By Veronique Greenwood
The colonial spiders of Ecuador spin homes for themselves the size of houses, wrapping cobwebs around the jungle trees where they live in groups of tens of thousands. The diminutive creatures raise young together, eat together, and die together. An apparently thriving colony can disappear almost instantly, with few or no survivors, for reasons that are still mysterious.
Biologists who study these creatures and their cousins have spun many theories about what the risk factors for collapse are, and it seems that the larger the colonies are, the greater the danger of collapse. A recent paper from researchers at University of British Columbia investigates whether a particular behavior common in large colonies—sharing prey among many colony members—might contribute to their downfall.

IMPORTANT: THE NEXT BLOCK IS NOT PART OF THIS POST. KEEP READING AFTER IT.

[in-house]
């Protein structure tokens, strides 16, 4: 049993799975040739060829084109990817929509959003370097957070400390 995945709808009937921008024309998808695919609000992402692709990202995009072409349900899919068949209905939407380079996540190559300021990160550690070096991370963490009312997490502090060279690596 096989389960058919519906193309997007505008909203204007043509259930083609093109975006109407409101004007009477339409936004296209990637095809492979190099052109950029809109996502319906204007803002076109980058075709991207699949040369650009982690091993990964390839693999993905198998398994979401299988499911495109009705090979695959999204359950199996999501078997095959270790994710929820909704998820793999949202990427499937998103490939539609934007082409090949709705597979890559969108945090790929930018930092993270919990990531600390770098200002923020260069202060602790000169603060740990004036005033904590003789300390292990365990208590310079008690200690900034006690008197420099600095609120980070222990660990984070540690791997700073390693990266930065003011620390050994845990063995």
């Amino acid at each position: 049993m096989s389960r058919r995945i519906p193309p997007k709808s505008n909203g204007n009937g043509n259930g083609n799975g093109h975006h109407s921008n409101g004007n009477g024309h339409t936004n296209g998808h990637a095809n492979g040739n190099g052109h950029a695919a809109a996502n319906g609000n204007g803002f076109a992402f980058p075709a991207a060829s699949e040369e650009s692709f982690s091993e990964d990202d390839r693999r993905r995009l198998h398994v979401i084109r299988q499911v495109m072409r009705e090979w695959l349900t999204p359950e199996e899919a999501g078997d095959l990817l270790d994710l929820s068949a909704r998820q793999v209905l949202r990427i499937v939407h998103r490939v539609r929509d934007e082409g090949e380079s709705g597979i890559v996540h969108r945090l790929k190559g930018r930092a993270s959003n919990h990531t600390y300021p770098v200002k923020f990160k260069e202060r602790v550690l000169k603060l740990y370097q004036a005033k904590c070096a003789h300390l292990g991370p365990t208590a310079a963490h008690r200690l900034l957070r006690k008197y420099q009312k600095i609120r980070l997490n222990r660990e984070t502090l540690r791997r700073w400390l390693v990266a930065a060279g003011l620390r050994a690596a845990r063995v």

Ruth Sharpe, a UBC graduate student, finds her subjects by cruising along roads in Ecuador looking for clouds of bridal-veil webbing in the trees. Sharpe knew that large, spread-out colonies tend to catch larger prey than smaller ones. With a large catch, like a big wasp, it would be more difficult for a few spiders to monopolize it the way they might a small fly. A more likely scenario would be divvying it up amongst all comers. But that creates the possibility of there not being enough food to keep any of the spiders fit enough to reproduce. With small prey that can be kept amongst a few spiders, those individuals would get enough to keep the colony going, even if others eventually starve. Bad news, though, if one big wasp means only a mouthful for each member.
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